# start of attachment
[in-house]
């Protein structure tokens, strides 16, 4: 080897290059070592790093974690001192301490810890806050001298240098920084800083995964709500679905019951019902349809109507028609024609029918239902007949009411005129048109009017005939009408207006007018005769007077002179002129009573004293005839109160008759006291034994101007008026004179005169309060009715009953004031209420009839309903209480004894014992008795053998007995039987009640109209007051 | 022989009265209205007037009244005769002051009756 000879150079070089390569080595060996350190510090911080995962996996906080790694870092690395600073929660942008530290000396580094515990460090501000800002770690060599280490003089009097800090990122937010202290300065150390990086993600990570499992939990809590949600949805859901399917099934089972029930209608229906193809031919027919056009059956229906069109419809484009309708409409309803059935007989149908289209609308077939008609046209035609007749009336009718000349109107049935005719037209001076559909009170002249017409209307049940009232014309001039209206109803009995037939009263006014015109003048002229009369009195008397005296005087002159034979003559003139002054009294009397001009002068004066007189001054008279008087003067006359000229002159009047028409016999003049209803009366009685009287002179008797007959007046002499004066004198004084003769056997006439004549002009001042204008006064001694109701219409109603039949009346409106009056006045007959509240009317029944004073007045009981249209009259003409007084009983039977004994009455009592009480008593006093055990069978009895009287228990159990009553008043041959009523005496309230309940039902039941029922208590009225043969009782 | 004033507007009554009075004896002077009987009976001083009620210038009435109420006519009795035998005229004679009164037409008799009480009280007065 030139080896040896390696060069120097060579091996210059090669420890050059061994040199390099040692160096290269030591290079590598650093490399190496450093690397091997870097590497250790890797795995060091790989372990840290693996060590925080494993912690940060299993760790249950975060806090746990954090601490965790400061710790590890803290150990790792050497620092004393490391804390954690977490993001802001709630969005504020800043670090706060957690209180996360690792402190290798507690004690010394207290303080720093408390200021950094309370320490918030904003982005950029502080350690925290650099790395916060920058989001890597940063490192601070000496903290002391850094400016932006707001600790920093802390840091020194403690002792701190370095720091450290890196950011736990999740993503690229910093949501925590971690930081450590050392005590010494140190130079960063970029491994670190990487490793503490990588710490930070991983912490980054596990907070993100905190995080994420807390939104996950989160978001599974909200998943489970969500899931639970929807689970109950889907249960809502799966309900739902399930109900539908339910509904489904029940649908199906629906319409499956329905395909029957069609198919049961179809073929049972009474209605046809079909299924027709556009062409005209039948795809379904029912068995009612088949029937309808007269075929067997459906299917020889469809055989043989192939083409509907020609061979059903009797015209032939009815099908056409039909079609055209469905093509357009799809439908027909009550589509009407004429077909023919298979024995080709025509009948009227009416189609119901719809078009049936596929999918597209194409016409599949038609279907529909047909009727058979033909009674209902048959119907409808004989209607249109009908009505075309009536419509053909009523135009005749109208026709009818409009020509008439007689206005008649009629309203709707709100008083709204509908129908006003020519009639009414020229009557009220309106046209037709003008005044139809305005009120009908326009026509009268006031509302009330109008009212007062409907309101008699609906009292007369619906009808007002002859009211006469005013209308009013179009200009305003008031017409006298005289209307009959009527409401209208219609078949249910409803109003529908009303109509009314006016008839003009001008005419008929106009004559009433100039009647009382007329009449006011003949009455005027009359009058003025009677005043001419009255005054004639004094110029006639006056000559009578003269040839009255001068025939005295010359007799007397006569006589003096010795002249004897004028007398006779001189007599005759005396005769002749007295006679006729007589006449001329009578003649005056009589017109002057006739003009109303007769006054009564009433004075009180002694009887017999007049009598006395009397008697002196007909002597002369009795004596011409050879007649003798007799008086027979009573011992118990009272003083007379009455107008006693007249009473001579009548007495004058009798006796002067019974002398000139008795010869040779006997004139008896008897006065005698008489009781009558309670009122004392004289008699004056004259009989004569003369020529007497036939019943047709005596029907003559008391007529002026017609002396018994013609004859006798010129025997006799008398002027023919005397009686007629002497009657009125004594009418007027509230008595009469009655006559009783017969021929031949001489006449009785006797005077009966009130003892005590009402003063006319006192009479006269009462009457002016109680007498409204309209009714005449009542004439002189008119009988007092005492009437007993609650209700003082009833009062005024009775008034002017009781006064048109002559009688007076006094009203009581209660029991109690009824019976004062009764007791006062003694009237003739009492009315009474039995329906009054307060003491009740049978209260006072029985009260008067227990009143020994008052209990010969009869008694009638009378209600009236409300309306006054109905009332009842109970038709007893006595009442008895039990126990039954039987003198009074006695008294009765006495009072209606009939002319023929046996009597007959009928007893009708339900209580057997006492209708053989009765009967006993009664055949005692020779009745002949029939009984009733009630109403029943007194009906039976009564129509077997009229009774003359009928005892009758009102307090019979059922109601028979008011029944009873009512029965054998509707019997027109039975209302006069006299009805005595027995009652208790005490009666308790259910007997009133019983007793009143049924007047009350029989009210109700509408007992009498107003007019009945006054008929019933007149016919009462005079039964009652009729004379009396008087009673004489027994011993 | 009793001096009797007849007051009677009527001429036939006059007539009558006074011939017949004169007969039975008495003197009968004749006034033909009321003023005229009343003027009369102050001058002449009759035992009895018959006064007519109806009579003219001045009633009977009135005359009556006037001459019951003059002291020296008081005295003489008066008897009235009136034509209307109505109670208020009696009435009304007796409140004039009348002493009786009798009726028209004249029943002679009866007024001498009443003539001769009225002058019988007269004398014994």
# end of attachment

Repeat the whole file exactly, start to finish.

[in-house]
């Protein structure tokens, strides 16, 4: 080897290059070592790093974690001192301490810890806050001298240098920084800083995964709500679905019951019902349809109507028609024609029918239902007949009411005129048109009017005939009408207006007018005769007077002179002129009573004293005839109160008759006291034994101007008026004179005169309060009715009953004031209420009839309903209480004894014992008795053998007995039987009640109209007051 | 022989009265209205007037009244005769002051009756 000879150079070089390569080595060996350190510090911080995962996996906080790694870092690395600073929660942008530290000396580094515990460090501000800002770690060599280490003089009097800090990122937010202290300065150390990086993600990570499992939990809590949600949805859901399917099934089972029930209608229906193809031919027919056009059956229906069109419809484009309708409409309803059935007989149908289209609308077939008609046209035609007749009336009718000349109107049935005719037209001076559909009170002249017409209307049940009232014309001039209206109803009995037939009263006014015109003048002229009369009195008397005296005087002159034979003559003139002054009294009397001009002068004066007189001054008279008087003067006359000229002159009047028409016999003049209803009366009685009287002179008797007959007046002499004066004198004084003769056997006439004549002009001042204008006064001694109701219409109603039949009346409106009056006045007959509240009317029944004073007045009981249209009259003409007084009983039977004994009455009592009480008593006093055990069978009895009287228990159990009553008043041959009523005496309230309940039902039941029922208590009225043969009782 | 004033507007009554009075004896002077009987009976001083009620210038009435109420006519009795035998005229004679009164037409008799009480009280007065 030139080896040896390696060069120097060579091996210059090669420890050059061994040199390099040692160096290269030591290079590598650093490399190496450093690397091997870097590497250790890797795995060091790989372990840290693996060590925080494993912690940060299993760790249950975060806090746990954090601490965790400061710790590890803290150990790792050497620092004393490391804390954690977490993001802001709630969005504020800043670090706060957690209180996360690792402190290798507690004690010394207290303080720093408390200021950094309370320490918030904003982005950029502080350690925290650099790395916060920058989001890597940063490192601070000496903290002391850094400016932006707001600790920093802390840091020194403690002792701190370095720091450290890196950011736990999740993503690229910093949501925590971690930081450590050392005590010494140190130079960063970029491994670190990487490793503490990588710490930070991983912490980054596990907070993100905190995080994420807390939104996950989160978001599974909200998943489970969500899931639970929807689970109950889907249960809502799966309900739902399930109900539908339910509904489904029940649908199906629906319409499956329905395909029957069609198919049961179809073929049972009474209605046809079909299924027709556009062409005209039948795809379904029912068995009612088949029937309808007269075929067997459906299917020889469809055989043989192939083409509907020609061979059903009797015209032939009815099908056409039909079609055209469905093509357009799809439908027909009550589509009407004429077909023919298979024995080709025509009948009227009416189609119901719809078009049936596929999918597209194409016409599949038609279907529909047909009727058979033909009674209902048959119907409808004989209607249109009908009505075309009536419509053909009523135009005749109208026709009818409009020509008439007689206005008649009629309203709707709100008083709204509908129908006003020519009639009414020229009557009220309106046209037709003008005044139809305005009120009908326009026509009268006031509302009330109008009212007062409907309101008699609906009292007369619906009808007002002859009211006469005013209308009013179009200009305003008031017409006298005289209307009959009527409401209208219609078949249910409803109003529908009303109509009314006016008839003009001008005419008929106009004559009433100039009647009382007329009449006011003949009455005027009359009058003025009677005043001419009255005054004639004094110029006639006056000559009578003269040839009255001068025939005295010359007799007397006569006589003096010795002249004897004028007398006779001189007599005759005396005769002749007295006679006729007589006449001329009578003649005056009589017109002057006739003009109303007769006054009564009433004075009180002694009887017999007049009598006395009397008697002196007909002597002369009795004596011409050879007649003798007799008086027979009573011992118990009272003083007379009455107008006693007249009473001579009548007495004058009798006796002067019974002398000139008795010869040779006997004139008896008897006065005698008489009781009558309670009122004392004289008699004056004259009989004569003369020529007497036939019943047709005596029907003559008391007529002026017609002396018994013609004859006798010129025997006799008398002027023919005397009686007629002497009657009125004594009418007027509230008595009469009655006559009783017969021929031949001489006449009785006797005077009966009130003892005590009402003063006319006192009479006269009462009457002016109680007498409204309209009714005449009542004439002189008119009988007092005492009437007993609650209700003082009833009062005024009775008034002017009781006064048109002559009688007076006094009203009581209660029991109690009824019976004062009764007791006062003694009237003739009492009315009474039995329906009054307060003491009740049978209260006072029985009260008067227990009143020994008052209990010969009869008694009638009378209600009236409300309306006054109905009332009842109970038709007893006595009442008895039990126990039954039987003198009074006695008294009765006495009072209606009939002319023929046996009597007959009928007893009708339900209580057997006492209708053989009765009967006993009664055949005692020779009745002949029939009984009733009630109403029943007194009906039976009564129509077997009229009774003359009928005892009758009102307090019979059922109601028979008011029944009873009512029965054998509707019997027109039975209302006069006299009805005595027995009652208790005490009666308790259910007997009133019983007793009143049924007047009350029989009210109700509408007992009498107003007019009945006054008929019933007149016919009462005079039964009652009729004379009396008087009673004489027994011993 | 009793001096009797007849007051009677009527001429036939006059007539009558006074011939017949004169007969039975008495003197009968004749006034033909009321003023005229009343003027009369102050001058002449009759035992009895018959006064007519109806009579003219001045009633009977009135005359009556006037001459019951003059002291020296008081005295003489008066008897009235009136034509209307109505109670208020009696009435009304007796409140004039009348002493009786009798009726028209004249029943002679009866007024001498009443003539001769009225002058019988007269004398014994």